Wickland has watched Music School grow up

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Jennifer Wickland is office manager and piano teacher at North Valley Music School. (Daniel McKay/Whitefish Pilot)

Music seems to have woven its way through every stage of Jennifer Wickland’s life.

From weekly hour-long trips to Calgary for piano lessons as a child to teaching piano now at North Valley Music School — it’s a dream come true.

“I’m surrounded by music, and I wouldn’t have it any other way,” she said.

Wickland and the rest of the North Valley Music School staff are celebrating the school’s 20th anniversary this week.

Growing up in Longview, Alberta, music was a driving force in the home. Her mother, Betty Lou Wambeke, was a pianist and taught private lessons when she wasn’t teaching in a one-room schoolhouse. Every weekend, Wambeke got the kids together, four of them at the time, to make their usual 65-mile trip to Calgary for private lessons. Wickland studied piano while her brothers studied piano and violin. She also studying singing, guitar and flute in high school.

Wambeke moved to Whitefish after having her fifth child, a relocation that would plant the seeds for the music school.

A chance encounter between Wambeke and Betsy Kohnstamm at the post office in 1997 helped both women act on their dreams of starting a nonprofit music school.

“I think that was a lifelong dream for her, to start a community music school,” Wickland said.

Wambeke and Kohnstamm got the school off and running in the basement of the old United Methodist Church, which would later become the Whitefish Independent High School before it moved into the main high school building. The earliest iteration of the school had roughly 75 students and offered private lessons in piano, violin and cello.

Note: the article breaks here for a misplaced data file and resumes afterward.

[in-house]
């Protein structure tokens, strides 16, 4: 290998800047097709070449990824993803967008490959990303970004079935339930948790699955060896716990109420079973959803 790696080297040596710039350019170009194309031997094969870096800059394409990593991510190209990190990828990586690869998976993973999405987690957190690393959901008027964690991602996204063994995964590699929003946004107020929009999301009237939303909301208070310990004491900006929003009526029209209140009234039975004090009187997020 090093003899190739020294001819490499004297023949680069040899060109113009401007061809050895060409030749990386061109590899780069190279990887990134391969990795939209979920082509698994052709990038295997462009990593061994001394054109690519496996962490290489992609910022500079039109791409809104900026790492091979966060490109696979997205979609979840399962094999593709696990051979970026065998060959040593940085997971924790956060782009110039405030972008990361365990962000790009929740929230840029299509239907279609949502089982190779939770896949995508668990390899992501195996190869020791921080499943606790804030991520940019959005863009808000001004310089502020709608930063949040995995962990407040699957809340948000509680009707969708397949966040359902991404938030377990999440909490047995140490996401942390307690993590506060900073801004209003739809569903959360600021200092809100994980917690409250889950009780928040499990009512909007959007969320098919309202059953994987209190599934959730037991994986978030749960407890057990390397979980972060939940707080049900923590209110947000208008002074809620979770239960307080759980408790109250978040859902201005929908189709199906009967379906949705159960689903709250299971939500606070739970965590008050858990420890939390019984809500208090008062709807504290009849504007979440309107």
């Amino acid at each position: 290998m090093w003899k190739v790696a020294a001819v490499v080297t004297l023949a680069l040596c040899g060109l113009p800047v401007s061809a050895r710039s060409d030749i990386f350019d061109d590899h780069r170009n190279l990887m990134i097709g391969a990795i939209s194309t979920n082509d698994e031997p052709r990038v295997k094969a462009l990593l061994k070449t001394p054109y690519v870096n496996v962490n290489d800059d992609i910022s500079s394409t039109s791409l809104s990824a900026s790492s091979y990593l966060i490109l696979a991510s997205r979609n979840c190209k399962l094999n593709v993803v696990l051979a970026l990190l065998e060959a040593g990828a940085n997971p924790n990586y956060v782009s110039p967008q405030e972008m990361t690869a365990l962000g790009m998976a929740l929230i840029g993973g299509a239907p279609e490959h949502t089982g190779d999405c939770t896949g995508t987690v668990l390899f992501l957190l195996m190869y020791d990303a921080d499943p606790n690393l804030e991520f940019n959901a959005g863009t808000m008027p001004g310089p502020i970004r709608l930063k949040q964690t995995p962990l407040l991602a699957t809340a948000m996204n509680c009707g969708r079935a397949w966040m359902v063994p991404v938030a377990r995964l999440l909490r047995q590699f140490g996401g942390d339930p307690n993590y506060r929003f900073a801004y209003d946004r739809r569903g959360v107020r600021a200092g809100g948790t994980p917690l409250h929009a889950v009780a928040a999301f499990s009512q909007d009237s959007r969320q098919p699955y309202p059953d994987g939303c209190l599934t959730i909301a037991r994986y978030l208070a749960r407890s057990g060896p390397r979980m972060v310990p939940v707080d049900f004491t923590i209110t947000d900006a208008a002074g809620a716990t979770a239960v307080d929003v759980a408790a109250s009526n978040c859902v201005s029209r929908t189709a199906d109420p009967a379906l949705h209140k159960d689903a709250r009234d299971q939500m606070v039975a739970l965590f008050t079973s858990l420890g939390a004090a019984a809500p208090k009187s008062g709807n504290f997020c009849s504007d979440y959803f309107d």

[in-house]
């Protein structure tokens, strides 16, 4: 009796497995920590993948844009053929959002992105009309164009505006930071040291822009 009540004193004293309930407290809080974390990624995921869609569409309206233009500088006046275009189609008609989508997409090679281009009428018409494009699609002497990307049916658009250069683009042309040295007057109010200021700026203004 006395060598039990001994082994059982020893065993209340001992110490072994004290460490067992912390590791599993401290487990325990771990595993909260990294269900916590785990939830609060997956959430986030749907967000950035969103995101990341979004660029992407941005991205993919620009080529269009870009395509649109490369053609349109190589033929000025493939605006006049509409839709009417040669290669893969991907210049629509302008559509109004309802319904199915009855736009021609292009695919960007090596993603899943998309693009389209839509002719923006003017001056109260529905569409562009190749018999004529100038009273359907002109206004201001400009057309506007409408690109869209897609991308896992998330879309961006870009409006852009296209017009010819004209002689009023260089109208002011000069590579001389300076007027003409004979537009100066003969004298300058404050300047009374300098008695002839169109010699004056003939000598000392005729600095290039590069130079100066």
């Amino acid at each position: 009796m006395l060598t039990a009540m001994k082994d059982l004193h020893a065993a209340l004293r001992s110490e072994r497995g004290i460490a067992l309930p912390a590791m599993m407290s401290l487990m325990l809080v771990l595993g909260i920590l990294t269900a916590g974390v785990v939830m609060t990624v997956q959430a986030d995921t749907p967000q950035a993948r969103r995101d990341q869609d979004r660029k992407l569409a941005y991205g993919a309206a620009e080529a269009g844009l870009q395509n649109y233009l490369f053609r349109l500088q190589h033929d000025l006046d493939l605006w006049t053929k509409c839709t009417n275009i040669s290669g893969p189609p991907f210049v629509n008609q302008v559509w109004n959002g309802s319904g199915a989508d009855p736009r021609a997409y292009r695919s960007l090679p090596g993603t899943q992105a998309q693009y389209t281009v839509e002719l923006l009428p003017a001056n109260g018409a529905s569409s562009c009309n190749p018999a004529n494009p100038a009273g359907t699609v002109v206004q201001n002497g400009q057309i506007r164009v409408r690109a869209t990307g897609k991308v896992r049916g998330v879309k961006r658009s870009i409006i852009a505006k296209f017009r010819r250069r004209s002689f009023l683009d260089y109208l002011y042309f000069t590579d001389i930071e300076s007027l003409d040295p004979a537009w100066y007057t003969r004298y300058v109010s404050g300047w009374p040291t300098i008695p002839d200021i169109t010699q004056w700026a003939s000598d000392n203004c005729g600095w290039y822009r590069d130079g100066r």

From there the school moved to the Presbyterian Church before the board purchased the current building on Spokane Avenue to house the school.

After Wambeke moved to Whitefish, Wickland stayed behind in Edmonton, Alberta to finish her education before studying to become certified as a Suzuki method teacher at Mount Royal Conservatory in Calgary. She also traveled the United States and South Korea playing flute in the Continental Orchestra in 1993.

After a stroke in 2001 left Wambeke unable to continue playing and teaching, Wickland stepped in to take on her mother’s students. Since then she’s worked as a teacher and office manager at the school.

As a teacher, Wickland said her philosophy is about offering an example of how to approach learning or studying anything, not just music.

Every lesson features a warm up, the review of an older piece, work on a new piece and instructions on what to work on in the time until the next lesson.

“It’s like there’s real structure to the lesson, and I feel like the student can bring that home and structure their practice time that way as well. That can bleed into whatever it is they’re doing,” she said. “Anything that you spend 10 minutes to one hour doing every single day, you’re going to improve.”

It’s also fun to watch students progress from the very beginning, she said.

“I see the kids I’ve gotten to teach from Music Together, to graduating and going to college and seeing that whole process, it’s amazing. You get to be that common thread throughout their whole lives and watch them become successful, amazing citizens,” she said.

The school has grown to 300 students.

The school’s success wouldn’t be possible without the strong community involvement it’s seen over the years, Wickland said.

“We’ve gotten along many millions of miles on volunteer hours,” she said. “This community is amazing. There’s no where I’d rather be, as far as being a citizen, teacher, mother, student, friend. I’m excited to be a part of something that I think will be here for the next 50 to 100 years.”

Not unlike the home she grew up in, music is everywhere in her house now, she said. Her husband, Ryan, is a musician, and both her sons, Liam and Nolan, have been learning their instruments since they were 5-years-old.

Just like her mother shuttled Wickland and her brothers back and forth from their lessons, she now too gets to share music with her children in the same way.

“I never wanted to be like my mom,” she said with a laugh, “and now she’s my hero.”

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